If you were a commercial fisher or angler in the late 1990s to 2007/08, the future of the walleye fishery looked pretty good. Fuelled by phosphorus inputs for decades, lake productivity increased noticeably. The invasion and subsequent population explosion by rainbow smelt provided a new and abundant food source for walleye. Walleye began putting on serious pounds. Commercial harvest of walleye soared from about 1 million kg to over 4.8 million kg over this period. A particularly strong spawn and survival of walleye eggs and fry from 2001 added to an ever-growing walleye population. Things were good. There was only one problem – the whole fisheries management system, underpinned by an archaic quota system, is seriously flawed. It is little wonder that the ride would be short-lived and come back to bite us in the backside.
The three species (walleye, sauger, whitefish) quota system allows the commercial industry to harvest a maximum total quota, using any of the 3 fish species they wish. For many decades, the higher prices obtained for walleye, meant that this was the species to target. However, the record setting commercial harvest of walleye did not (and simply could not) last. Rainbow smelt, a major food source for walleye, collapsed in 2011. The walleye harvest has plummeted to its current level of just under 3 million kg. Equally alarming and suspected by many anglers, a significant proportion of the medium, large and jumbo-sized walleye are now gone from the population. As a result, commercial fishers in the south basin have switched to using small mesh nets, typically used to catch perch. The predictable result has been that the harvest of small, immature (baby) walleye (those fish that have not even had a chance to spawn at least one time) soared from making up only 10% of the walleye harvest in 2012 to almost 50% of the harvest in 2017 and 2018.
(Data Source – Manitoba Sustainable Development)
All of this stacks the deck against the recovery of walleye stocks. The most prolific spawners (large and jumbo walleye) have been severely depleted, medium sized walleye (about half of which have not reached spawning age) have severely declined, and the next generation of spawners (the small sized baby walleye) are increasingly being taken out of the population. We are being left with a lake that is increasingly devoid of walleye spawners.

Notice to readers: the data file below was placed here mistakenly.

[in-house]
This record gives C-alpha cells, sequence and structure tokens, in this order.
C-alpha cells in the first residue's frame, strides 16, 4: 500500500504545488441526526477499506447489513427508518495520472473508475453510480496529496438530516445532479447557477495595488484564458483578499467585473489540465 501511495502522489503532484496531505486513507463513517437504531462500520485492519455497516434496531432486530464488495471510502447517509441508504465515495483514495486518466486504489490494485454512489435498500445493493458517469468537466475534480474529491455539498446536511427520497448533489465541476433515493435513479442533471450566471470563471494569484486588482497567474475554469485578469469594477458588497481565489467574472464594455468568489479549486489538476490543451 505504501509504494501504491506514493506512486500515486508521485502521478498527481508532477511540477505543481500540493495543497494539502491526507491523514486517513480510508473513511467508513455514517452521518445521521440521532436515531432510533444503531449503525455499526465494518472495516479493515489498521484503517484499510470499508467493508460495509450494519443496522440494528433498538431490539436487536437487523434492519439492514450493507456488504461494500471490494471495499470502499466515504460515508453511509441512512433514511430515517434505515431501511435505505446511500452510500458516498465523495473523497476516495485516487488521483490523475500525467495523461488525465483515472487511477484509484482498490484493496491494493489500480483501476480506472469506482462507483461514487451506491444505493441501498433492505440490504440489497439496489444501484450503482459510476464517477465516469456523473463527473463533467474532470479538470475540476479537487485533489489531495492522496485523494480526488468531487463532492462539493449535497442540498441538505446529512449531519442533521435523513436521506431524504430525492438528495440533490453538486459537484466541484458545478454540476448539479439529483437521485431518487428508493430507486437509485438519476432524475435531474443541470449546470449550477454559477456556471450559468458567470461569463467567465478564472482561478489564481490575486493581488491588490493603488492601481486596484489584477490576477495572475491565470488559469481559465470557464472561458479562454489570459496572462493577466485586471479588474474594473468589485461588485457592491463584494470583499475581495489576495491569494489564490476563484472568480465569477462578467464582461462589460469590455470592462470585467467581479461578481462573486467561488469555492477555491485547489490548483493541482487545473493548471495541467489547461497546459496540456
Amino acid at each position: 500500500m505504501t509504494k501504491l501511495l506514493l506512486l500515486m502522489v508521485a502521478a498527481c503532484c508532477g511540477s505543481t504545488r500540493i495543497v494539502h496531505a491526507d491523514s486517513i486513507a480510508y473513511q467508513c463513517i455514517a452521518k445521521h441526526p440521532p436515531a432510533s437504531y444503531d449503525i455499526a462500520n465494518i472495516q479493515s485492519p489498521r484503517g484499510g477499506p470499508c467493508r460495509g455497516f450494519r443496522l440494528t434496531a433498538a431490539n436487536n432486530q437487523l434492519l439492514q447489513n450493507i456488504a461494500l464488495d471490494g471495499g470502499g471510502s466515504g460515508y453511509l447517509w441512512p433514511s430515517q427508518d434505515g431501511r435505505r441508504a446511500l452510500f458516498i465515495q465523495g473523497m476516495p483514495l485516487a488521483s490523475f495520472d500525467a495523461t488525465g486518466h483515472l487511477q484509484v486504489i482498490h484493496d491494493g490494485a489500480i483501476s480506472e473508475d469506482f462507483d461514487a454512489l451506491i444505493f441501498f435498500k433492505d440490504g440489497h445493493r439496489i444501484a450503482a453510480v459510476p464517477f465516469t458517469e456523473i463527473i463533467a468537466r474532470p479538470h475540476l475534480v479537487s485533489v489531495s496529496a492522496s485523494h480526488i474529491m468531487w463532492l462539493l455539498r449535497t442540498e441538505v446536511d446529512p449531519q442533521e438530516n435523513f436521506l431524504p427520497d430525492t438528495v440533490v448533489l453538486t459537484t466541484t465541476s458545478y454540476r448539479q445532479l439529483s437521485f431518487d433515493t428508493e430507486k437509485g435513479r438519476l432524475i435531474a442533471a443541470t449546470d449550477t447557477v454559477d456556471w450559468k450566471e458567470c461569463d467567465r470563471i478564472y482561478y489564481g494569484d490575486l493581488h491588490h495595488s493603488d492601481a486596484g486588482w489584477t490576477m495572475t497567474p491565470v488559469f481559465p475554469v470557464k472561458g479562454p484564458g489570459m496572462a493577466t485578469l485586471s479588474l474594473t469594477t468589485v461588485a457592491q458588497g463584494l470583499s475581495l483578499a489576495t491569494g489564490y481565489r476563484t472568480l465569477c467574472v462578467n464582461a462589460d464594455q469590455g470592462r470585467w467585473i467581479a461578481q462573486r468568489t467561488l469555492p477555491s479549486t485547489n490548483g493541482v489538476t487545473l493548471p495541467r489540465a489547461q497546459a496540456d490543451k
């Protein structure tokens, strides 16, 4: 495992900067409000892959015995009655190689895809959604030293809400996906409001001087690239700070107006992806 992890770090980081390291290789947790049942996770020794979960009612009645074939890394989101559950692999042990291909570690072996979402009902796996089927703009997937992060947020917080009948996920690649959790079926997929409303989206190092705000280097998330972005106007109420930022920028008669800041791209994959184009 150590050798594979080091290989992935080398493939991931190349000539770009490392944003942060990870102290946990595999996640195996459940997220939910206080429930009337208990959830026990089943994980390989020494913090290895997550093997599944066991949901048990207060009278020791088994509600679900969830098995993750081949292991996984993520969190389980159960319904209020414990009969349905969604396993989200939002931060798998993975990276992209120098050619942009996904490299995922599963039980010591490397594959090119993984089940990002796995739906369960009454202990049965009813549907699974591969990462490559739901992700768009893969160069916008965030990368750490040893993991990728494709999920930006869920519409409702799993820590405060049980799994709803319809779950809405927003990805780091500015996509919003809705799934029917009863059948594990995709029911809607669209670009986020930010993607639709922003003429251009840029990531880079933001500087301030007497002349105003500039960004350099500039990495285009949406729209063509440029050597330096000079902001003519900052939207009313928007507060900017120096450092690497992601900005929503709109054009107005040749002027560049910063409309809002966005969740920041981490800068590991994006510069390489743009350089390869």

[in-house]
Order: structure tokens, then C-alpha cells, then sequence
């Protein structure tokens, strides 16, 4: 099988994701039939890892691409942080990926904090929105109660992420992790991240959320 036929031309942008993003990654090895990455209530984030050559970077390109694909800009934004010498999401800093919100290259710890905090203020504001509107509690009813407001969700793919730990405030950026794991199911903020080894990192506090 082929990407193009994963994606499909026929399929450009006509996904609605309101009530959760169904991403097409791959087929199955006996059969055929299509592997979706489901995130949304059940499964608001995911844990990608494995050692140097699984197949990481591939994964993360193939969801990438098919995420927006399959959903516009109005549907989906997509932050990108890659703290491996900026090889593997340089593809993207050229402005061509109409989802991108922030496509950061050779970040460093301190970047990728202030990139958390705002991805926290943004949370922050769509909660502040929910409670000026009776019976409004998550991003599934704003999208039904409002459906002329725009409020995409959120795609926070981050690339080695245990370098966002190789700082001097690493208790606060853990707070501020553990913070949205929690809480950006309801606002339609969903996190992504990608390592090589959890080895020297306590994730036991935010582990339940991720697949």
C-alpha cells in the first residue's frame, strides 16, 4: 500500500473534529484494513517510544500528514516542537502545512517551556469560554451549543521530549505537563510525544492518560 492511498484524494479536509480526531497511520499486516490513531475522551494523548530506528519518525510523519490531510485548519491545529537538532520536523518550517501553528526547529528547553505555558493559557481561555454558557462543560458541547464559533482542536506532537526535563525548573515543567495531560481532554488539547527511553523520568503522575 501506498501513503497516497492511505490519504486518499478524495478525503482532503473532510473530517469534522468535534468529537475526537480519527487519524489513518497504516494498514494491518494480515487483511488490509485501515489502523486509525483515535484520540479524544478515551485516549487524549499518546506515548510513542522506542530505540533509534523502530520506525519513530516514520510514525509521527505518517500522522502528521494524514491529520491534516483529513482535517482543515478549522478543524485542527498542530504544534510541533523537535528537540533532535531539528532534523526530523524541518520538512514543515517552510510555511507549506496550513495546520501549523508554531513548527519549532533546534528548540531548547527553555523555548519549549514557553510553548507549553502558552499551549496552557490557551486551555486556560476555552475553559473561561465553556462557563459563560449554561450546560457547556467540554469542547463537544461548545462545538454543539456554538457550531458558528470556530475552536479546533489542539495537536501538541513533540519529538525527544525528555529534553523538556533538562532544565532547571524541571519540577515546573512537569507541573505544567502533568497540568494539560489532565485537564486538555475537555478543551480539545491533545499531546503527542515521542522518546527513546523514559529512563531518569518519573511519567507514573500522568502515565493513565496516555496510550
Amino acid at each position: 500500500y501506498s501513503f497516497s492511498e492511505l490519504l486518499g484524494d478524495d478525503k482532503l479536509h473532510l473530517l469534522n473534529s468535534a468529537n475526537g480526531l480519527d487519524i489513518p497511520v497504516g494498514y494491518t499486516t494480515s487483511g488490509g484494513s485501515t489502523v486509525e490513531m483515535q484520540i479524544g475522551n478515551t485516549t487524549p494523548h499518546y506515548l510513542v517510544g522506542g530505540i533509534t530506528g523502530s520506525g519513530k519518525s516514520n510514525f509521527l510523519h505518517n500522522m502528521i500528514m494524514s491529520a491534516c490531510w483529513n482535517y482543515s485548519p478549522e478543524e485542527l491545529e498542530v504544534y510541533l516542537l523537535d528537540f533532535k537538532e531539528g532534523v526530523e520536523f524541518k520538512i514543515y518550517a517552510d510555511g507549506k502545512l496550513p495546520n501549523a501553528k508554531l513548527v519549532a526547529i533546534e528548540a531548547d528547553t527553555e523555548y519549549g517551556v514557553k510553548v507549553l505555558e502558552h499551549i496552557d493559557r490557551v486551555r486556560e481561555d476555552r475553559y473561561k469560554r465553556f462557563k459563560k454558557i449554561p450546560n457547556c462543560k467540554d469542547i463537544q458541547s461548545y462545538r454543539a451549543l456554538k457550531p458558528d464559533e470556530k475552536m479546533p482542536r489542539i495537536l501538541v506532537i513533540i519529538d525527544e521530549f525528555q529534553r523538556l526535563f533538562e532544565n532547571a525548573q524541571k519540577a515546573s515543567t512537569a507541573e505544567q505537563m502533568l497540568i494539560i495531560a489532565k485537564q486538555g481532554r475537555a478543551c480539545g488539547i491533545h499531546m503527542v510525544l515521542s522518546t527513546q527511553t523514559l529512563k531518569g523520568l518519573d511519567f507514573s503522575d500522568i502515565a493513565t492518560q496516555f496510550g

In the face of declining commercial catches, the government’s response over the last decade has not only been inadequate, but totally perplexing – to help fishers out, the government has extend netting seasons so that commercial fishers would have more time to catch their quota and also increased the overall quota to more than 7 million kg.
This is the current plight of the walleye in Lake Winnipeg. The situation for sauger is worse (stay tuned). This has serious consequences for both the long-term economic viability of the commercial fishing industry as it does for the significant economic contribution of the recreational fishery for walleye on this great lake. A well-managed fishery is an absolute must and the foundation for a successful commercial and recreational fishery, and the jobs and economies they provide for.
Please join us and the many other concerned anglers at the Manitoba Legislature on October 23, 2018 (at noon) to
- learn about the state of the fishery
- attend the release of a study, conducted by Probe Research, of the economic importance of the recreational fishery for walleye on Lake Winnipeg and,
- to insist that the government take immediate action to save the fishery on the lake.